The Daily Dig for Wednesday, May 14

If you happened to stumble by BT for the first time today, you picked the perfect day, as today’s Daily Dig gives you a crash course in alternative finance, including history, site pros and cons, bank malfeasance, interesting campaigns, and seed funding announcements.

Fundable’s Wil Schroter provides crowdfunding primer

Crowdfunding’s origins, the legislation most affecting it and some of the main influences are covered in a Forbes post by Wil Schroter.

Patreon a boon to creators

Singers, writers, artists and other creative types are getting a boost from Patreon, a crowdfunding site that is enabling them to create the type of work they have long dreamed of, says Laura Hudson.

MoMA gift store selling Kickstarter products

Popular Kickstarter products now have their own retail store at New York’s Museum of Modern Art.  Simon Martin published an album of some of the wares.

Aviation buff thinks Earhart plane already found, crowdfunding $2 million to prove it

Most Amelia Earhart buffs believe the famed flier crashed near Howland Island in the South Pacific.  Dana Trimmer believes previous sonar images have identified the plane, but needs just under $2 million dollars to prove it and has turned to Kickstarter to generate it.  Giuseppe Macri reports.

Musician shares experiences with different crowdfunding sites

There are a number of sites musicians can turn to when producing content or going on tour.  Enter the Haggis front man Brian Buchanan shares his experience with a few.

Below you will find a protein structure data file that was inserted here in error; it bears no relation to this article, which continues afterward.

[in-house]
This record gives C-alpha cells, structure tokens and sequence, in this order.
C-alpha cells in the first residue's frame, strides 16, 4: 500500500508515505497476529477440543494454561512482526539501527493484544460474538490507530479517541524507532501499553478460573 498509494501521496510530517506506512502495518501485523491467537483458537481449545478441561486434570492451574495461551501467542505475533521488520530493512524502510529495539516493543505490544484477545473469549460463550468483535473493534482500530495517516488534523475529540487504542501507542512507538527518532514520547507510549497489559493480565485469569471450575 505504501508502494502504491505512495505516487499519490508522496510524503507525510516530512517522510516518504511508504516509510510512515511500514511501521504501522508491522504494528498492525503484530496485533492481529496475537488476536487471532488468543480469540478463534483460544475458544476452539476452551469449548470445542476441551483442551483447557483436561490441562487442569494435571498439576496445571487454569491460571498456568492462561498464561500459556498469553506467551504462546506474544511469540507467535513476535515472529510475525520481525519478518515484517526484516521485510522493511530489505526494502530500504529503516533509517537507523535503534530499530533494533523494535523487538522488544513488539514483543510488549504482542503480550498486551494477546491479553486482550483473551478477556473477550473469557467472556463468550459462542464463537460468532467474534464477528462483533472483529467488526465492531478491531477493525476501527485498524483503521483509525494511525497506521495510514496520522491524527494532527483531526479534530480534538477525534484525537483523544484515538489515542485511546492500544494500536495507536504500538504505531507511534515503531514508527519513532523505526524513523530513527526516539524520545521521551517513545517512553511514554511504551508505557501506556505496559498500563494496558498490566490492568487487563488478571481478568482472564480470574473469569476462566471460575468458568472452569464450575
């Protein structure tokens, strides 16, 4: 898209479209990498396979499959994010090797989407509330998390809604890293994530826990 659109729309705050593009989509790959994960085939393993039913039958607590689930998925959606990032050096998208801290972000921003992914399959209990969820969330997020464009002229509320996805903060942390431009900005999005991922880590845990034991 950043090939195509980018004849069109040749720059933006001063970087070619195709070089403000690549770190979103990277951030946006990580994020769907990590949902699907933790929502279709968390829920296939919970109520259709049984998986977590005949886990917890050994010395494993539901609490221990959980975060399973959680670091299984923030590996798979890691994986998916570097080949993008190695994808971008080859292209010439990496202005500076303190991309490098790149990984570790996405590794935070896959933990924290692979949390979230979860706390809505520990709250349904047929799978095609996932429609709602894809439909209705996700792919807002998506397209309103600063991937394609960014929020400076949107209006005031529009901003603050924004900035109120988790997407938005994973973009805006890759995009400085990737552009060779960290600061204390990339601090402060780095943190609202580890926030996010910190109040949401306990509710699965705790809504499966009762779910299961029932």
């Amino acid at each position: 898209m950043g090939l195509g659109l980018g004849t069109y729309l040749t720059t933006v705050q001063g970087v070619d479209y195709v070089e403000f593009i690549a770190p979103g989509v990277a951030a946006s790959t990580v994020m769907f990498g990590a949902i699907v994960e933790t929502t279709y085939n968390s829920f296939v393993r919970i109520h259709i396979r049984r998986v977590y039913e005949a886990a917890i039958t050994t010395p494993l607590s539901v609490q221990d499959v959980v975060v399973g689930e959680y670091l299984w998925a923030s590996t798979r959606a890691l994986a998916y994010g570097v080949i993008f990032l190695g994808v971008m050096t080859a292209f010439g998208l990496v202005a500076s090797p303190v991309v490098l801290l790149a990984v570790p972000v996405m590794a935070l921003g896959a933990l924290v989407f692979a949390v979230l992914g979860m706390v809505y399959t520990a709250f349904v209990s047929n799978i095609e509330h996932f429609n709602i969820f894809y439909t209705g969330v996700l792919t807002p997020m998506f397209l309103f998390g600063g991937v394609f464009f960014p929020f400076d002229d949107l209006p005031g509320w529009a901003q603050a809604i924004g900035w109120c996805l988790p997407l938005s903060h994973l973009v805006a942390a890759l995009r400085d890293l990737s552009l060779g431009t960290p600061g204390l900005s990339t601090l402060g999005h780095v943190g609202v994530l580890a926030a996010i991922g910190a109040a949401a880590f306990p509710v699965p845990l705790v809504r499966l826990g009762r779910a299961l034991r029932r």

German P2P raises $16 million Series B

Foundation Capital, Partech Ventures and Scott Bommer join previous investors with a stake in Auxmoney, a German P2P service.  More details can be found here.

Game of Thrones banks eerily similar to real life

The Iron Bank of Braavos from the hit series Game of Thrones is a giant that dwarfs the competition, putting it in a similar spot as some real-life banks in the the twenty-first century, writes Elyssa Kirkham.

British big banks socking away billions to cover fines and other penalties

Britain’s big four banks have ponied up almost 25 billion pounds over the past six years, but that is small potatoes (crisps?) compared to the tab they got stuck with last year, says Jill Treanor.

Aussie inquiry head says big banks got government boost

David Murray leads the Australian government’s inquiry into the financial system and how it operated during the crisis.  He believes government underwriting gave the four biggest banks an advantage the smaller players did not have, says a report in the Aussie blog CompareDinkum.

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